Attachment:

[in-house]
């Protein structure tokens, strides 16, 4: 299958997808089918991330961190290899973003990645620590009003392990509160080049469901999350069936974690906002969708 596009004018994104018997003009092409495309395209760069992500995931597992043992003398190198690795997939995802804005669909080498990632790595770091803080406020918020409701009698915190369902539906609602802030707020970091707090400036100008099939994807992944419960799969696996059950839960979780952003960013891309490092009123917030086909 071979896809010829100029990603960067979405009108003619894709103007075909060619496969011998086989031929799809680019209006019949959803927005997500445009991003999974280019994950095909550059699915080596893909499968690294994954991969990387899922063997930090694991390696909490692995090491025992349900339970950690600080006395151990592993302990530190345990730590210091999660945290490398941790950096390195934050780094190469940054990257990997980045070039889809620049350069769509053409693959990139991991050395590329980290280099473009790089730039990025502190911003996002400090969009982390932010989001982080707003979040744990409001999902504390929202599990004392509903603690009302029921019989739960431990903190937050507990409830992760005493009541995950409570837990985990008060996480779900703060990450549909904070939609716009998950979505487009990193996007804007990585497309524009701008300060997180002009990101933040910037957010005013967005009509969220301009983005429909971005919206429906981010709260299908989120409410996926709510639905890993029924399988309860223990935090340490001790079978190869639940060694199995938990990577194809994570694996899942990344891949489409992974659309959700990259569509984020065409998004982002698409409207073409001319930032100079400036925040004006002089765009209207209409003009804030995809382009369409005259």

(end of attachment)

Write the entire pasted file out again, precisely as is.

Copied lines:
[in-house]
């Protein structure tokens, strides 16, 4: 299958997808089918991330961190290899973003990645620590009003392990509160080049469901999350069936974690906002969708 596009004018994104018997003009092409495309395209760069992500995931597992043992003398190198690795997939995802804005669909080498990632790595770091803080406020918020409701009698915190369902539906609602802030707020970091707090400036100008099939994807992944419960799969696996059950839960979780952003960013891309490092009123917030086909 071979896809010829100029990603960067979405009108003619894709103007075909060619496969011998086989031929799809680019209006019949959803927005997500445009991003999974280019994950095909550059699915080596893909499968690294994954991969990387899922063997930090694991390696909490692995090491025992349900339970950690600080006395151990592993302990530190345990730590210091999660945290490398941790950096390195934050780094190469940054990257990997980045070039889809620049350069769509053409693959990139991991050395590329980290280099473009790089730039990025502190911003996002400090969009982390932010989001982080707003979040744990409001999902504390929202599990004392509903603690009302029921019989739960431990903190937050507990409830992760005493009541995950409570837990985990008060996480779900703060990450549909904070939609716009998950979505487009990193996007804007990585497309524009701008300060997180002009990101933040910037957010005013967005009509969220301009983005429909971005919206429906981010709260299908989120409410996926709510639905890993029924399988309860223990935090340490001790079978190869639940060694199995938990990577194809994570694996899942990344891949489409992974659309959700990259569509984020065409998004982002698409409207073409001319930032100079400036925040004006002089765009209207209409003009804030995809382009369409005259």